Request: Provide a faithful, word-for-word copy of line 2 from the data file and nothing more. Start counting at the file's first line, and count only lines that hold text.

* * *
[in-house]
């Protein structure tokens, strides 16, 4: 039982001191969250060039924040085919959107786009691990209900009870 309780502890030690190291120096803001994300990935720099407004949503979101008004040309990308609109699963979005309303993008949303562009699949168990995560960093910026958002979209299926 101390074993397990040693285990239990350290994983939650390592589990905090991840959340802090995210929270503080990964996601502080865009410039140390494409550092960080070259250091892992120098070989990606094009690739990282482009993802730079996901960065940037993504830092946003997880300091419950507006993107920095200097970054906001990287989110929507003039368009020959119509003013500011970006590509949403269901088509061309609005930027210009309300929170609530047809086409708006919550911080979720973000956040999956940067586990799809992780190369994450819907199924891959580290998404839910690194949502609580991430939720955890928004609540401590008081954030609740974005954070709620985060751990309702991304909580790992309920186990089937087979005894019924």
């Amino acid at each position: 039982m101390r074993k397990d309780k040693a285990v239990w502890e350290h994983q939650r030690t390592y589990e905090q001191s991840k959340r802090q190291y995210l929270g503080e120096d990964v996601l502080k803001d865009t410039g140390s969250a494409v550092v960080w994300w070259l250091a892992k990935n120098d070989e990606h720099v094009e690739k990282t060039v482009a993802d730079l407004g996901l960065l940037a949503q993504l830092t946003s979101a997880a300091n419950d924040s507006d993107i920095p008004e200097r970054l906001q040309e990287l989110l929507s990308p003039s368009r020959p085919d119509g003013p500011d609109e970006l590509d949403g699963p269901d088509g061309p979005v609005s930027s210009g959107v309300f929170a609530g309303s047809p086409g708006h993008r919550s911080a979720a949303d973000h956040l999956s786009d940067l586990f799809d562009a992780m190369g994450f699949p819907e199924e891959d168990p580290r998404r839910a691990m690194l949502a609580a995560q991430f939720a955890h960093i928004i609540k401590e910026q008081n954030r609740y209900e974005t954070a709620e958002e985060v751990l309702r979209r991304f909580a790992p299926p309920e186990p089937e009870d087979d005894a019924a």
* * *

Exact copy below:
């Protein structure tokens, strides 16, 4: 039982001191969250060039924040085919959107786009691990209900009870 309780502890030690190291120096803001994300990935720099407004949503979101008004040309990308609109699963979005309303993008949303562009699949168990995560960093910026958002979209299926 101390074993397990040693285990239990350290994983939650390592589990905090991840959340802090995210929270503080990964996601502080865009410039140390494409550092960080070259250091892992120098070989990606094009690739990282482009993802730079996901960065940037993504830092946003997880300091419950507006993107920095200097970054906001990287989110929507003039368009020959119509003013500011970006590509949403269901088509061309609005930027210009309300929170609530047809086409708006919550911080979720973000956040999956940067586990799809992780190369994450819907199924891959580290998404839910690194949502609580991430939720955890928004609540401590008081954030609740974005954070709620985060751990309702991304909580790992309920186990089937087979005894019924």